ARVIAT, Nunavut — A Nunavut man died this week while protecting his children from a rare polar bear attack.
RCMP say Aaron Gibbons, 31, was on an island about 10 kilometres from the hamlet of Arviat, along the west coast of Hudson Bay, on Tuesday afternoon when the bear attacked.
“He was enjoying his day with his children,” said Gordy Kidlapik, Gibbons’s uncle. “They were surprised by a bear that had started to stalk or charge toward one of his children.
“What (Aaron) did was he told his children to run away to the boat while he was putting himself between the bear and his children to protect them.”
The children, described as elementary school age, made it safely to the boat. One of the girls called for help on the CB radio.
“We actually heard the call for help,” said Kidlapik. ”It was terrible to listen to.”
Gibbons was pronounced dead at the scene.
Kidlapik said his nephew would have had a rifle with him.
“That island, you know, it’s one of the places where there will be bears. It’s normal to walk around with a rifle.”
RCMP said Gibbons didn’t have his rifle immediately to hand when the bear attacked. They said the bear was shot and killed by other adults on what is known as Century Island.
Kidlapik said many in the hamlet stood on the beach Tuesday night under the midnight sun as Gibbons’s body was brought home.
“It’s a very big shock,” he said.
“There’s never been a mauling this serious since I started going out. It’s the first mauling that I know of.”
Dan Pimentel of Nunavut’s Environment Department said the last fatal polar bear mauling was in 2000 near Rankin Inlet, about 200 kilometres up the coast from Arviat.
Pimentel said little information was immediately available as to the bear’s condition at the time of the attack.
“That will have to wait until our conservation officers get there and are able to examine the bear. There’s only limited information you can get right away as to the health of the bear.”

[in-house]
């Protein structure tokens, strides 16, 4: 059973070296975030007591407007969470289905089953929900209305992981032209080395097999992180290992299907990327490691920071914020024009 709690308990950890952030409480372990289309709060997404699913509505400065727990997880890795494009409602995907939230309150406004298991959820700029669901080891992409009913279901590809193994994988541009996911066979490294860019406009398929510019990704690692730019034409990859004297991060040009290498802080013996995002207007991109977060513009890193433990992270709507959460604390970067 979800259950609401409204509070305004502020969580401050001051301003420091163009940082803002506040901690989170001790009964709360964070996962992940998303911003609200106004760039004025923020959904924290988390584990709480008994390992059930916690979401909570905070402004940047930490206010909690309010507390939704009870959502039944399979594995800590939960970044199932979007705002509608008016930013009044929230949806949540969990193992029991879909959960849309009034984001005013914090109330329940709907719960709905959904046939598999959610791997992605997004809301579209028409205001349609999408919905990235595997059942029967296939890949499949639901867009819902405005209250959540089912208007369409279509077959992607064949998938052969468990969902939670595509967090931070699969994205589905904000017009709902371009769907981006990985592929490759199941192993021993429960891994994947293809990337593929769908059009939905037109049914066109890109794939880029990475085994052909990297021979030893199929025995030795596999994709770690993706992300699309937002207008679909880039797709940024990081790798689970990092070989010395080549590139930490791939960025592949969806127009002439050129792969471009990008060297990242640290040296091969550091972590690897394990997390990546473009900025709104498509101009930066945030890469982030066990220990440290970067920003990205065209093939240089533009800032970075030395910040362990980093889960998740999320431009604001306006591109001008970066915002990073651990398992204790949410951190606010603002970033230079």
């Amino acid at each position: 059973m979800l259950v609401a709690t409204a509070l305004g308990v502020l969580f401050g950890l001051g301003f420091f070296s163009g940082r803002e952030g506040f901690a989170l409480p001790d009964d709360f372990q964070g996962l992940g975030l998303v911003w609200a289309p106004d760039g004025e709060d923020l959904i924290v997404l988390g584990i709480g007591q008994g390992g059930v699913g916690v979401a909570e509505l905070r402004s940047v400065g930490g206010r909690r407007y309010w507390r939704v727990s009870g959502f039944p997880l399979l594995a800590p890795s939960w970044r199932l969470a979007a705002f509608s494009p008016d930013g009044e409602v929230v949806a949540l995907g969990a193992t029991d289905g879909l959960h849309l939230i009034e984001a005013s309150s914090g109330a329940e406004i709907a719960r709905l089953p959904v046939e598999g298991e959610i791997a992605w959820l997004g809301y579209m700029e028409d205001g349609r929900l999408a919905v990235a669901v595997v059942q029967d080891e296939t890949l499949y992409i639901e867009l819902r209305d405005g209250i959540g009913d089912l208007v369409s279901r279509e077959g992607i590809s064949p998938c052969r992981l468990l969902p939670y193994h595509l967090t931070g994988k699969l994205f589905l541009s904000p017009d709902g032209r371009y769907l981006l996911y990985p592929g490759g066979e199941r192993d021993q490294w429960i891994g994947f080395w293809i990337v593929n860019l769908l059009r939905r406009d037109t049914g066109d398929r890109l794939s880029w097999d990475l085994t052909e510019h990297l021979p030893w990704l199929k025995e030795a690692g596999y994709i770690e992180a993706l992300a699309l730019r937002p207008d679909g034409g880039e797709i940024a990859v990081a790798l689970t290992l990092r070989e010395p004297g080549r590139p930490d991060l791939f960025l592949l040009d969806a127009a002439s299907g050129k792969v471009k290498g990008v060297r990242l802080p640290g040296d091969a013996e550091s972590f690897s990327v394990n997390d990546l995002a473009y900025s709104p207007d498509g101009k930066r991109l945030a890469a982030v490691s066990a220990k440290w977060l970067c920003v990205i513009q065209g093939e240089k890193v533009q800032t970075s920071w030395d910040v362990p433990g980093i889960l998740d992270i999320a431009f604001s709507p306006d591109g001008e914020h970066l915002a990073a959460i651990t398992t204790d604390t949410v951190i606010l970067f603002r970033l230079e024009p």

Arviat is considered to be in the range of the Western Hudson Bay polar bear population, estimated in 2016 to number about 840. The Polar Bear Specialist Group, an international body of experts, says that number is stable although it notes declines in body size and condition.
The hunting quota for local bears has steadily increased to 38 this year from 28 in 2016.
The Kivalliq Wildlife Board has said that bear-human encounters are growing.
The Nunavut government and the World Wildlife Fund have co-operated to reduce those conflicts, including steel food storage bins and electric fences around dog team pens. Nunavut is issuing kits containing flares, bear bangers and bear spray to help keep hunters safe.
Western Hudson Bay is estimated to be losing up to five days of sea ice cover per decade. The bears depend on the ice as a hunting platform.
A 2017 report from the U.S. Fish and Wildlife Service on bear attacks found 73 recorded predatory attacks and 20 fatalities between 1870 and 2014, although that list is likely to be incomplete.
Nearly two-thirds of the attacks were by young adult bears who were starting to starve. Nearly nine in 10 attacks occurred between July and December when the sea ice was at its lowest.